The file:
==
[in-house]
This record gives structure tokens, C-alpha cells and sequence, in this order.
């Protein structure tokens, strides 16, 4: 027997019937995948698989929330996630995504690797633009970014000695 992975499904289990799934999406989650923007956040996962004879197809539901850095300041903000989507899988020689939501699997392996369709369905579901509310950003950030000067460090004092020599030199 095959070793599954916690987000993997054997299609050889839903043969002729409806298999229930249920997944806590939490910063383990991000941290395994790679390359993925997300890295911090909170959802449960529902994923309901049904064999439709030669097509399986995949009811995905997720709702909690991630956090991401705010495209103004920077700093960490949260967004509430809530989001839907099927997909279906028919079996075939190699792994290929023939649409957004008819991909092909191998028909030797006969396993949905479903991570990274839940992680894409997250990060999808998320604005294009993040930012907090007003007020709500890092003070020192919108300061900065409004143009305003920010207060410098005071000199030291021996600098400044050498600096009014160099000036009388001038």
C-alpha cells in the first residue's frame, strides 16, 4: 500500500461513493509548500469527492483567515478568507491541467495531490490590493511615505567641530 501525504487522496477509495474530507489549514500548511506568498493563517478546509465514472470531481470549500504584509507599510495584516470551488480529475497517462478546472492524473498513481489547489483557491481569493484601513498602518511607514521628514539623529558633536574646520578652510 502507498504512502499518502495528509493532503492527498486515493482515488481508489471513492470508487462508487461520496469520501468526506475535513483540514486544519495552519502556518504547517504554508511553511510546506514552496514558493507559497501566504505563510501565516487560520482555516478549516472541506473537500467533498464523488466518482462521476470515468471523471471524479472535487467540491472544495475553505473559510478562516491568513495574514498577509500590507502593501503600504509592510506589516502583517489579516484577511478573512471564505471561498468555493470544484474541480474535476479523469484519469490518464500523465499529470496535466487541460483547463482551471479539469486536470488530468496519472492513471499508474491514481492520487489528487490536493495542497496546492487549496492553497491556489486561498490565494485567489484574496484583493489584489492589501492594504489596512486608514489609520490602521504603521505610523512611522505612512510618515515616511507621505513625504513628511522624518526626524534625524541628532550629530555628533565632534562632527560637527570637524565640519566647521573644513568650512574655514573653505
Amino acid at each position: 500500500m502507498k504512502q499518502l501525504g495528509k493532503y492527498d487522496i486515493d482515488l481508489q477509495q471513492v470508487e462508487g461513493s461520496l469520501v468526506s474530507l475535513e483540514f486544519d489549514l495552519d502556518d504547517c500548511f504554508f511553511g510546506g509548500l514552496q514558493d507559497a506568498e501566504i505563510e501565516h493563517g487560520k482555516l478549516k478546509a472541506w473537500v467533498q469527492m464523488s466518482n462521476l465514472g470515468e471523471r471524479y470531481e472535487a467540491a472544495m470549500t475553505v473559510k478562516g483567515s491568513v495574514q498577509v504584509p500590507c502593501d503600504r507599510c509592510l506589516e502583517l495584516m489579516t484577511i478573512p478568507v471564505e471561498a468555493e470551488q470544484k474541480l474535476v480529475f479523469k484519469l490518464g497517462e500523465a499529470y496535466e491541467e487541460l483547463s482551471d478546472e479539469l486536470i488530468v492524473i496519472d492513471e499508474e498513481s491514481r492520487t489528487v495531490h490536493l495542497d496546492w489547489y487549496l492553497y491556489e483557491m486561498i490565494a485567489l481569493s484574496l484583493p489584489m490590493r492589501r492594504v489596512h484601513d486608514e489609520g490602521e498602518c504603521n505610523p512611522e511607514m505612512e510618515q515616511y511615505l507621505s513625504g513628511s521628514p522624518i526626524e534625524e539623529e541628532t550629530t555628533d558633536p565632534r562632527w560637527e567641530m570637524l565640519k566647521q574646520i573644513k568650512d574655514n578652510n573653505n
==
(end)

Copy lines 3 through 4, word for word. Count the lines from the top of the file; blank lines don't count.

């Protein structure tokens, strides 16, 4: 027997019937995948698989929330996630995504690797633009970014000695 992975499904289990799934999406989650923007956040996962004879197809539901850095300041903000989507899988020689939501699997392996369709369905579901509310950003950030000067460090004092020599030199 095959070793599954916690987000993997054997299609050889839903043969002729409806298999229930249920997944806590939490910063383990991000941290395994790679390359993925997300890295911090909170959802449960529902994923309901049904064999439709030669097509399986995949009811995905997720709702909690991630956090991401705010495209103004920077700093960490949260967004509430809530989001839907099927997909279906028919079996075939190699792994290929023939649409957004008819991909092909191998028909030797006969396993949905479903991570990274839940992680894409997250990060999808998320604005294009993040930012907090007003007020709500890092003070020192919108300061900065409004143009305003920010207060410098005071000199030291021996600098400044050498600096009014160099000036009388001038």
C-alpha cells in the first residue's frame, strides 16, 4: 500500500461513493509548500469527492483567515478568507491541467495531490490590493511615505567641530 501525504487522496477509495474530507489549514500548511506568498493563517478546509465514472470531481470549500504584509507599510495584516470551488480529475497517462478546472492524473498513481489547489483557491481569493484601513498602518511607514521628514539623529558633536574646520578652510 502507498504512502499518502495528509493532503492527498486515493482515488481508489471513492470508487462508487461520496469520501468526506475535513483540514486544519495552519502556518504547517504554508511553511510546506514552496514558493507559497501566504505563510501565516487560520482555516478549516472541506473537500467533498464523488466518482462521476470515468471523471471524479472535487467540491472544495475553505473559510478562516491568513495574514498577509500590507502593501503600504509592510506589516502583517489579516484577511478573512471564505471561498468555493470544484474541480474535476479523469484519469490518464500523465499529470496535466487541460483547463482551471479539469486536470488530468496519472492513471499508474491514481492520487489528487490536493495542497496546492487549496492553497491556489486561498490565494485567489484574496484583493489584489492589501492594504489596512486608514489609520490602521504603521505610523512611522505612512510618515515616511507621505513625504513628511522624518526626524534625524541628532550629530555628533565632534562632527560637527570637524565640519566647521573644513568650512574655514573653505